As we grow older and become less active or have to cope with reduced mobility for a variety of reasons, it becomes increasingly important to maintain a good sense of balance.
Loss of balance can easily lead to a fall, with potentially very serious consequences. Children and young people usually ‘bounce back’ from a fall pretty quickly, but as we get older it can take far longer to recover and there can also be other complications arising from a fall.
As with most things in life, prevention is better than cure and we have looked in previous blogs at sensible measures you can take around your home to guard against a fall. However, you can also improve yourself through a series of gentle exercises specifically designed to maintain and improve your balance.
In previous blogs in this series we have looked at gentle exercises you can do while sitting down, and at exercises designed to maintain and improve your strength in later years. These, and the balance exercises we’ll feature today, are all taken from the NHS Choices website, and you can find them by clicking here. You can also download each of the exercise routines and print them off for ease of reference.
If you haven’t done any exercise for a while or have an underlying medical condition, you should consult your GP or other medical professional before embarking on any new exercise programme. However, most people should be able to do these gentle exercises at their own pace, or modify them slightly to suit their own needs or limitations.
Another golden rule is to start slowly and build up steadily as you feel able. A little and often is far better than overdoing it. Wear loose, comfortable clothing and keep some water handy. You should aim to do these exercises at least twice a week, but go at your own pace and listen to your body; if you get out of breath, or dizzy, or something hurts, stop for a while. Aim to increase the number of times you do each exercise (called ‘repetitions’) over time.
If you struggle with balance, you might want someone to watch over you when you first try these exercises, until you gain in confidence. You could also do them next to something solid, like the back of a sofa or a kitchen worktop, which you reach out for if you need extra support. Today we’ll look at the first two balance exercises, with three more to come tomorrow:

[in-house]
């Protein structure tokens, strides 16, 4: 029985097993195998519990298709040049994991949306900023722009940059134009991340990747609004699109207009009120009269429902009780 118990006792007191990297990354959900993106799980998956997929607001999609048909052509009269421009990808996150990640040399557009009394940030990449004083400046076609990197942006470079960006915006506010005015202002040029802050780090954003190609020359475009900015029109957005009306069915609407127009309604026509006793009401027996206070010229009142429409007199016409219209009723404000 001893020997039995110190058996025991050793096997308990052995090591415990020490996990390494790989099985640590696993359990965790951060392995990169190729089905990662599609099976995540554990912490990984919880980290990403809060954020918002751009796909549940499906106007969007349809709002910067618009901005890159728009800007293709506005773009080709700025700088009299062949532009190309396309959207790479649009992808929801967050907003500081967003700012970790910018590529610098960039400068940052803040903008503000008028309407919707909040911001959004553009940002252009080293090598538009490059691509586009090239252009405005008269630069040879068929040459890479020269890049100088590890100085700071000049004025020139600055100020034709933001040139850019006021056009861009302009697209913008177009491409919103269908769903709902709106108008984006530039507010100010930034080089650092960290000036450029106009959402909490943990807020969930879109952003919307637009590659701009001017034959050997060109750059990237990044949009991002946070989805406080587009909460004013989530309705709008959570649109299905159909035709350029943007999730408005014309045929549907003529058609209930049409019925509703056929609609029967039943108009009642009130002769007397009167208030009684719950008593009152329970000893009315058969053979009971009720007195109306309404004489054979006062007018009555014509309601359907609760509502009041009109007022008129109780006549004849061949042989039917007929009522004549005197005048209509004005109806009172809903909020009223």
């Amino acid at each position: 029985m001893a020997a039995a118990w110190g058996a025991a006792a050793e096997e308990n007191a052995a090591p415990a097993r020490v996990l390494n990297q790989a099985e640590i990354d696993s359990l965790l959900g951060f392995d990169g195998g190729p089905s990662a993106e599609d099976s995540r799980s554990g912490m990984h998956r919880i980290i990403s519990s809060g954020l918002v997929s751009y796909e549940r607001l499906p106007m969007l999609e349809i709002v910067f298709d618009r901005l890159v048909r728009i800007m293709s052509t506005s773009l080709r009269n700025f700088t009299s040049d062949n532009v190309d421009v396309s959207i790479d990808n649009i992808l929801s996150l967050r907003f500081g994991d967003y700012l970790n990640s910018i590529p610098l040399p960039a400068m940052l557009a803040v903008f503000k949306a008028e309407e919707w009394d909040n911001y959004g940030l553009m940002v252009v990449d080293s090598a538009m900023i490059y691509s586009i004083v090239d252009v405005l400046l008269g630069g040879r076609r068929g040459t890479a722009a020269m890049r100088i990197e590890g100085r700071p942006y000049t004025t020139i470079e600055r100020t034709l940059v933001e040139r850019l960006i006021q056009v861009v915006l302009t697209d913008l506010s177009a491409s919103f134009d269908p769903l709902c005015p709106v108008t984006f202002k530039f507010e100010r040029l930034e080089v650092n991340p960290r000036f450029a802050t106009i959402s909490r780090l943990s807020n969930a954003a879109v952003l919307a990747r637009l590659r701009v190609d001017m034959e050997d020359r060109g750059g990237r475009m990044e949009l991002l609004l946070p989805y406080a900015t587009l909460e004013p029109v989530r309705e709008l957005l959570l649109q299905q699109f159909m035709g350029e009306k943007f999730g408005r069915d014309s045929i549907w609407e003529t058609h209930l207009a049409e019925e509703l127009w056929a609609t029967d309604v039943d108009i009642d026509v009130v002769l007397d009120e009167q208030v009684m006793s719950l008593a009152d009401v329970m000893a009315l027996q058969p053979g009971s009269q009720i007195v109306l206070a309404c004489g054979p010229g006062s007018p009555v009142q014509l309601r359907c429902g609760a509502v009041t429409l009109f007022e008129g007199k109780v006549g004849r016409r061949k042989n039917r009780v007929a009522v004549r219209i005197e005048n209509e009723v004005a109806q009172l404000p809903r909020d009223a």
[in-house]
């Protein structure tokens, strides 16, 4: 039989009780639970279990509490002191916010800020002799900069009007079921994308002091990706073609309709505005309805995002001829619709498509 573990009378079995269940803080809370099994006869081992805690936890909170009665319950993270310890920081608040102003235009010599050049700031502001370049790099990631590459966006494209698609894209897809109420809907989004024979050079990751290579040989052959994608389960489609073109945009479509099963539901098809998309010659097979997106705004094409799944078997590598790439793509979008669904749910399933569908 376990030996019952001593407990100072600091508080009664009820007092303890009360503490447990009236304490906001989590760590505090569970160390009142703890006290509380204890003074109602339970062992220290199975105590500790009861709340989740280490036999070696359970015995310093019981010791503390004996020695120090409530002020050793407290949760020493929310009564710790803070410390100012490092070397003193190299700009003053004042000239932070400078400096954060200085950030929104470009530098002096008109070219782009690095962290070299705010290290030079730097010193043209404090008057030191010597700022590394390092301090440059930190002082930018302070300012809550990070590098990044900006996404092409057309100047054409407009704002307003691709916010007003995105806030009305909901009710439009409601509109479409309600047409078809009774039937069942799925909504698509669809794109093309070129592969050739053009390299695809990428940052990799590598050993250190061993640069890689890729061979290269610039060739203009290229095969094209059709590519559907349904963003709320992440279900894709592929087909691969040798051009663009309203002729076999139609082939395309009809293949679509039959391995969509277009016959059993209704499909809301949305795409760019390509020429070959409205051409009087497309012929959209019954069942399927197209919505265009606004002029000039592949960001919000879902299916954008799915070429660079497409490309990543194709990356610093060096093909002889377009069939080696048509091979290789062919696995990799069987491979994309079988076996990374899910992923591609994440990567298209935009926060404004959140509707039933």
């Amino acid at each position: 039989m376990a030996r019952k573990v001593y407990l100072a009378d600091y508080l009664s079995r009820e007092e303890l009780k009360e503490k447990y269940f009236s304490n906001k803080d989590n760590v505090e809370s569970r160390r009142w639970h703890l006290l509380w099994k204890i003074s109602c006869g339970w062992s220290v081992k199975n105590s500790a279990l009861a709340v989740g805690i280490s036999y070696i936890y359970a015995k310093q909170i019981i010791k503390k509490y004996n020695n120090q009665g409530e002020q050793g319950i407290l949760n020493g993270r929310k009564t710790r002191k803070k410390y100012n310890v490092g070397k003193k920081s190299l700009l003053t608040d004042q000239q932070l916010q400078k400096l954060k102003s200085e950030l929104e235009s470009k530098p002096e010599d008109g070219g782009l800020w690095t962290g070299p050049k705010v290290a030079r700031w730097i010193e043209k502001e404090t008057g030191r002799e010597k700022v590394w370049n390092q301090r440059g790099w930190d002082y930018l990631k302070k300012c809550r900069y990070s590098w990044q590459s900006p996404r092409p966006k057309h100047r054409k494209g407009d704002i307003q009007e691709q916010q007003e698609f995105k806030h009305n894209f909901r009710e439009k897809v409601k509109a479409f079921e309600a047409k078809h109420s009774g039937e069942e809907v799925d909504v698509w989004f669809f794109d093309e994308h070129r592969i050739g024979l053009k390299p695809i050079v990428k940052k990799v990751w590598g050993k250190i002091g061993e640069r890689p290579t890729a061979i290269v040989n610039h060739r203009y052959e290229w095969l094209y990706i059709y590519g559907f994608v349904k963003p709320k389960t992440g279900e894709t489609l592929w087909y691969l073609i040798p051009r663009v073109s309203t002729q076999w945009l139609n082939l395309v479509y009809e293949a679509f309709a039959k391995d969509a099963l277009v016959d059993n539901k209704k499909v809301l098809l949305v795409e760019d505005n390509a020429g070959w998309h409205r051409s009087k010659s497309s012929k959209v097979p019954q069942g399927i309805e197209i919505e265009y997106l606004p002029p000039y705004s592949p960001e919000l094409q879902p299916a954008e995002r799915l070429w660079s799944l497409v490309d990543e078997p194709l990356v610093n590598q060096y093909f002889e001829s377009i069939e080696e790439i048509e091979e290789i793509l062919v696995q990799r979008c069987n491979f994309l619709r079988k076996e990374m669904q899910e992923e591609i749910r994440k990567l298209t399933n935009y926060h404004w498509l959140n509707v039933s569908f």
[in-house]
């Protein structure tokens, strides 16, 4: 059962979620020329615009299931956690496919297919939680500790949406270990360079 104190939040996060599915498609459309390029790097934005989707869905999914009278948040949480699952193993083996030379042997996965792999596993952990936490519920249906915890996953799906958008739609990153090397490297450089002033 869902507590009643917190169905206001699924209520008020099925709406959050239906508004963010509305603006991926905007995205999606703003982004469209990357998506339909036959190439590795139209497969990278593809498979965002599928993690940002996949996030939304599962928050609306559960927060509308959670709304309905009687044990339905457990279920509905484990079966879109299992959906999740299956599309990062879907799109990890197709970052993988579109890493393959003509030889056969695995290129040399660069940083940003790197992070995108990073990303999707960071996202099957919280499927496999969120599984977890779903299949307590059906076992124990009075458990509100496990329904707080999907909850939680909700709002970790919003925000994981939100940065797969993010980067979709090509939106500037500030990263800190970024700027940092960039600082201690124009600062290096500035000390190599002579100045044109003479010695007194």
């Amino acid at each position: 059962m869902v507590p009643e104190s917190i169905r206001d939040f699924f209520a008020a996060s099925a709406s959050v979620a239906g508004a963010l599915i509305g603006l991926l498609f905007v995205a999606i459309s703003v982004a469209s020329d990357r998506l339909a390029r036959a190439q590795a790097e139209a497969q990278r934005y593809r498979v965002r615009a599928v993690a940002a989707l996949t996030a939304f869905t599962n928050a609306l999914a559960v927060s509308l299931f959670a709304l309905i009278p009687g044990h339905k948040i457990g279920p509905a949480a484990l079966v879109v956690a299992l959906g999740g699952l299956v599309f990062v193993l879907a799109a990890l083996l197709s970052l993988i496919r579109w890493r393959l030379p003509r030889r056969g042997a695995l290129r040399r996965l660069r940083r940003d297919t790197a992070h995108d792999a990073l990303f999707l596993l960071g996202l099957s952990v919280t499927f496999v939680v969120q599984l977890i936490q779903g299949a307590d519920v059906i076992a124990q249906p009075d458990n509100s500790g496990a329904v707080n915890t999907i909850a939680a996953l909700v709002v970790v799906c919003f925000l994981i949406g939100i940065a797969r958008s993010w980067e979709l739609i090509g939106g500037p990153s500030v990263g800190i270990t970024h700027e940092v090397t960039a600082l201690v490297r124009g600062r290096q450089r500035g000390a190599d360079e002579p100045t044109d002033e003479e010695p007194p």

Sideways walking: As with all these exercises, perform this one slowly and deliberately and make sure first that there are no obstructions in your way. First, stand with your feet together and your knees very slightly bent (fig. A). Next, step sideways, either left or right, in a slow and controlled manner, moving one foot to the side first until your feet are just over shoulder width apart (fig. B). When you feel balanced, move your other foot to join the first so that your feet are back together (fig. C). Now repeat this sideways step to perform 10 steps (or as far as the space you have allows) then go back in the other direction. Don’t rush – take each step at a time, concentrating on your balance and breathing as you go.
Simple grapevine: This is another type of sideways walking, but a bit harder as it involves crossing one foot over the other. Remember, you might want someone standing next to you ready to give support until you get the hang of it. Start by standing up straight with your feet together, then cross you right foot over your left and plant it firmly on the floor (fig. A). Moving your arms out to the sides might help you to balance. Once you feel balanced, slowly bring your left foot round behind your right and back to the side of it, so that you’re standing up straight again. Repeat this crossover step five times, then go back for five steps in the opposite direction. You could do this exercise facing a wall and with your fingertips against it to give extra confidence at first. The smaller the step, the more you work on your balance.
Remember, if you struggle with balance or suffer from dizzy spells (maybe due to low blood pressure) you should consult your doctor or other health professional before starting an exercise regime. However, most people should be able to manage these gentle exercises by taking them slowly and steadily and building up gradually.
One place where you should never gamble with balance is on the stairs in your home. A fall is never good wherever it happens, but a fall on the stairs could be catastrophic. Fitting an Acorn Stairlift in your home removes the risk of losing your balance, becoming dizzy or falling on the stairs. It can also help you conserve energy which could then be better spent on these gentle exercises to improve balance, strength, co-ordination and flexibility.